Monday, December 26, 2005

A tiger trap baited with a tuna fish sandwich

Every Christmas, the people who love me (and there are more of those than one might suppose, given my antisocial nature) always display generosity far in excess of what I deserve (several choice limps of the proverbial coal). This Christmas was no exception.

By far the weightiest gift I received this year — as well as the most welcome, after the shrine to my Jeopardy! career KJ built for me and my towering ego — is The Complete Calvin and Hobbes, a three-volume compilation of every panel in the ten-year history of Bill Watterson's legendary comic strip. I'm perhaps one-tenth of the way through the first volume, and I have yet to hit on a page where at least one of the strips didn't make me laugh out loud.

The packaging of this long-awaited archival set leaves quite a bit to be desired, however. By limiting the set to three hardcover volumes — encompassing a total of 3,160 individual comic strips — Andrews McMeel Publishing guaranteed that the books would be massive, unwieldy, and inordinately complicated to simply sit and page through. Since the whole set, including the storage slipcase, checks in at a lumbering 23 pounds (and, due to the rock-hard covers, feels like twice that), each of the three volumes weighs in excess of seven pounds — quite a load for one's lap.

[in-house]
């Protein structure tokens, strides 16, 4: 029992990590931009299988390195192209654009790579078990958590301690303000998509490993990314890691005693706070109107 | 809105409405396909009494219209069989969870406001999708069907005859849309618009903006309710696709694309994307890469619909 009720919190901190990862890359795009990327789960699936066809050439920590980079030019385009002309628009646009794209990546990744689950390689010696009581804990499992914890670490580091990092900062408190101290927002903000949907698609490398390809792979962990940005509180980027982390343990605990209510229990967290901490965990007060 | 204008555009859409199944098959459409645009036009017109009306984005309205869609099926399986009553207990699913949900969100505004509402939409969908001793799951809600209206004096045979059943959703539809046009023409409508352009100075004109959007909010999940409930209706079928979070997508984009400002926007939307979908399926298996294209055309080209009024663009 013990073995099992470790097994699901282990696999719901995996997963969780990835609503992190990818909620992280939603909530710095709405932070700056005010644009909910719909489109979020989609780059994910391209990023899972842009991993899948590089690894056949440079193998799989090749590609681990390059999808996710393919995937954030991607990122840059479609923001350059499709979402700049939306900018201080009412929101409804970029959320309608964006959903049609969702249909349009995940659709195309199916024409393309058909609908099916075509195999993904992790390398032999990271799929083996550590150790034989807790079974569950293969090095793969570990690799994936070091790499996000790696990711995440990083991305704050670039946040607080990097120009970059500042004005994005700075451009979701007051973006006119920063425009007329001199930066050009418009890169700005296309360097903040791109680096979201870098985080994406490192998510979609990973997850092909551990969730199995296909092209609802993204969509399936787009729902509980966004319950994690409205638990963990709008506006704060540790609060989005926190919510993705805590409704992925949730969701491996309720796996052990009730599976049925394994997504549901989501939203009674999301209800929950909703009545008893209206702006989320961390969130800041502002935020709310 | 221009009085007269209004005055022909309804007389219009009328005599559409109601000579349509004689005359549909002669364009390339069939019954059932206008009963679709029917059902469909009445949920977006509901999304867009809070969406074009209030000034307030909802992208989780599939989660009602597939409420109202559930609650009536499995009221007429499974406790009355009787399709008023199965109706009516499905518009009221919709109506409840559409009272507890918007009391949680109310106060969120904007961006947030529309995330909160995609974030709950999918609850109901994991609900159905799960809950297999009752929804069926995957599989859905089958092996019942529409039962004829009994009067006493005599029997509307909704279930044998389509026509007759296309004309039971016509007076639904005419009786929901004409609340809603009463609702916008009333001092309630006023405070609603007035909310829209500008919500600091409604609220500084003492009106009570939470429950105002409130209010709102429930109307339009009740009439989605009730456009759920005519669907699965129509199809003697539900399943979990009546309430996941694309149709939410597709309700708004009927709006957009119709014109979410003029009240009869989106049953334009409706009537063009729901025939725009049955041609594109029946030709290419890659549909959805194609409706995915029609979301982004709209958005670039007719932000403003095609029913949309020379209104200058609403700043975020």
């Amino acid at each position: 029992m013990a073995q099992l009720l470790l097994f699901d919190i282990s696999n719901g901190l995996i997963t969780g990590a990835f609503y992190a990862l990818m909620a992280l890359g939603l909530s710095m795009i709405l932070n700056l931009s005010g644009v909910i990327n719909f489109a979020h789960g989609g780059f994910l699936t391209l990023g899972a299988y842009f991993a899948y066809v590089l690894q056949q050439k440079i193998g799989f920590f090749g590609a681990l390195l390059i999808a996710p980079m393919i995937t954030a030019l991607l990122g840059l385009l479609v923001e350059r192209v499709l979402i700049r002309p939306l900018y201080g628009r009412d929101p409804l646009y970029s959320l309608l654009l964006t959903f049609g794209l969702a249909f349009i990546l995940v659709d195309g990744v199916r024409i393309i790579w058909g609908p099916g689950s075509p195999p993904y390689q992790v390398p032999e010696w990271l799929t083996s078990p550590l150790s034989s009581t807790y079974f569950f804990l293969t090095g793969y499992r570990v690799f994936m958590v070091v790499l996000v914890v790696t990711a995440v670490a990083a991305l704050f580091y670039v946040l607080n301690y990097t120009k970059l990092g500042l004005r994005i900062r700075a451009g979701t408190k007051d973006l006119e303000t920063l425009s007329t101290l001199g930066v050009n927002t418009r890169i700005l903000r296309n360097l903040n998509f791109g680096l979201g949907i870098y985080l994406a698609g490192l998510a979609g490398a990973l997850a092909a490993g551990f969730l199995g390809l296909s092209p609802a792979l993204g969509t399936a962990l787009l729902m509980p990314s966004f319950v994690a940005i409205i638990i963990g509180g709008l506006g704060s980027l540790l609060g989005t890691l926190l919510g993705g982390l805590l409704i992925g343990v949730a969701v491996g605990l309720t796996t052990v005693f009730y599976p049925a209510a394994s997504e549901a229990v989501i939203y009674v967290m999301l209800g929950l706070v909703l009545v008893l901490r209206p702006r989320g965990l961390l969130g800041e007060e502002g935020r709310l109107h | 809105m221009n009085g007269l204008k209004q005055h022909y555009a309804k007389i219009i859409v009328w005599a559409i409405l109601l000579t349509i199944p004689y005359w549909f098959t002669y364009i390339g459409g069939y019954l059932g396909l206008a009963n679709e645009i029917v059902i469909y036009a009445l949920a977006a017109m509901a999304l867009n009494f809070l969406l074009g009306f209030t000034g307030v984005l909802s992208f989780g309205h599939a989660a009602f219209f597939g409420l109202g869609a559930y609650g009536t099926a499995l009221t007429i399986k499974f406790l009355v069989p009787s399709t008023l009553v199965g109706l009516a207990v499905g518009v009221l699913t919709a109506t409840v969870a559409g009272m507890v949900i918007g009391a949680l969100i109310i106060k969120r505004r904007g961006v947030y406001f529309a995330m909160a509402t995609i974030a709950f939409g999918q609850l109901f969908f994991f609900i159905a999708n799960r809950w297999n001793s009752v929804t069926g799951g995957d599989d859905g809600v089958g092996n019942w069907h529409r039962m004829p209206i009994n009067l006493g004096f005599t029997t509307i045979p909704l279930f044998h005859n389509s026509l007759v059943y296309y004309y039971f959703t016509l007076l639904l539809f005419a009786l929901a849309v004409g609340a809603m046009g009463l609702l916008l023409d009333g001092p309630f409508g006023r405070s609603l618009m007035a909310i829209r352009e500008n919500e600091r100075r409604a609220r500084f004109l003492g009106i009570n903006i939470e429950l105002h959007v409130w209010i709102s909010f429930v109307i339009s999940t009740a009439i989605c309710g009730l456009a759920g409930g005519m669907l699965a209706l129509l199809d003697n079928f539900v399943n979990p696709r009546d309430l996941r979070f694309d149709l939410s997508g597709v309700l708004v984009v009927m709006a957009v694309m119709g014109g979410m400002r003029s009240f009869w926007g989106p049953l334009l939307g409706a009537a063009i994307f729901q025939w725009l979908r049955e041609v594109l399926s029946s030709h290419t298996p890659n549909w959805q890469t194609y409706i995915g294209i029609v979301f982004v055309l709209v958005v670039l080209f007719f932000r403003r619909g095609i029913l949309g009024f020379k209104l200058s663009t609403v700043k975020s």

Would it really have been that much more involved to spread the set into seven or eight books, and make each volume a size the reader could more easily handle? For that matter, would it have cost that much more to actually print the cover illustrations on the covers, rather than using paper paste-ons that don't appear destined to withstand the test of time and handling?

These quibbles aside, the content of the set is simply glorious. The notoriously reticent Watterson penned a fresh, informative, and remarkably self-effacing new introduction that perfectly places Calvin and Hobbes in their appropriate cultural and historical setting. And the strips themselves, of course, are sheer genius. Only Walt Kelly (Pogo) and Charles Schulz (Peanuts) stand as equals to Watterson (not surprisingly, they're his two greatest influences), and both Kelly and Schulz gave themselves a lot longer to get it right (and, at least in Schulz's case, somewhat overstay their welcome).

According to Amazon, The Complete Calvin and Hobbes is already headed for a second printing, due out in April. Your local Costco, however, may still have a few copies of the first edition, at the bargain price of $85 (the MSRP is $150). If Santa didn't bring you your own set, it's well worth searching out.

Tell them Spaceman Spiff sent you.

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